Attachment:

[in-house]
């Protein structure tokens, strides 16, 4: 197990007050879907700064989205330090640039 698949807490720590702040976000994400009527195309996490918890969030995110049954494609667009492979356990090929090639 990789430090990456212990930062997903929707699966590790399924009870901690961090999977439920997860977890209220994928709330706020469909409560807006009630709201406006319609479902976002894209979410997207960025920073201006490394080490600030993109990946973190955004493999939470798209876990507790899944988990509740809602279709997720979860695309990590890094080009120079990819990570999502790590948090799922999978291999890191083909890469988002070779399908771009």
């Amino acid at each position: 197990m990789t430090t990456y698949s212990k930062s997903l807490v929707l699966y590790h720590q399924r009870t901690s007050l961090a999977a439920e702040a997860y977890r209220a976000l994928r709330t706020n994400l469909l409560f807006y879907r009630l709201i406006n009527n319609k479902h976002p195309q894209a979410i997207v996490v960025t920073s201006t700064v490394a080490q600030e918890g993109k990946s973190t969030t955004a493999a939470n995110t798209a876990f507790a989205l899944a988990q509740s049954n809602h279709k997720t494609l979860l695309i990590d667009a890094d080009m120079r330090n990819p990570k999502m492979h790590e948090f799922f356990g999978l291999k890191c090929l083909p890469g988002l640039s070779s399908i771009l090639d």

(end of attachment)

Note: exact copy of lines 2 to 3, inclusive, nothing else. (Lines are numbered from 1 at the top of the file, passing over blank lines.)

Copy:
């Protein structure tokens, strides 16, 4: 197990007050879907700064989205330090640039 698949807490720590702040976000994400009527195309996490918890969030995110049954494609667009492979356990090929090639 990789430090990456212990930062997903929707699966590790399924009870901690961090999977439920997860977890209220994928709330706020469909409560807006009630709201406006319609479902976002894209979410997207960025920073201006490394080490600030993109990946973190955004493999939470798209876990507790899944988990509740809602279709997720979860695309990590890094080009120079990819990570999502790590948090799922999978291999890191083909890469988002070779399908771009």
């Amino acid at each position: 197990m990789t430090t990456y698949s212990k930062s997903l807490v929707l699966y590790h720590q399924r009870t901690s007050l961090a999977a439920e702040a997860y977890r209220a976000l994928r709330t706020n994400l469909l409560f807006y879907r009630l709201i406006n009527n319609k479902h976002p195309q894209a979410i997207v996490v960025t920073s201006t700064v490394a080490q600030e918890g993109k990946s973190t969030t955004a493999a939470n995110t798209a876990f507790a989205l899944a988990q509740s049954n809602h279709k997720t494609l979860l695309i990590d667009a890094d080009m120079r330090n990819p990570k999502m492979h790590e948090f799922f356990g999978l291999k890191c090929l083909p890469g988002l640039s070779s399908i771009l090639d």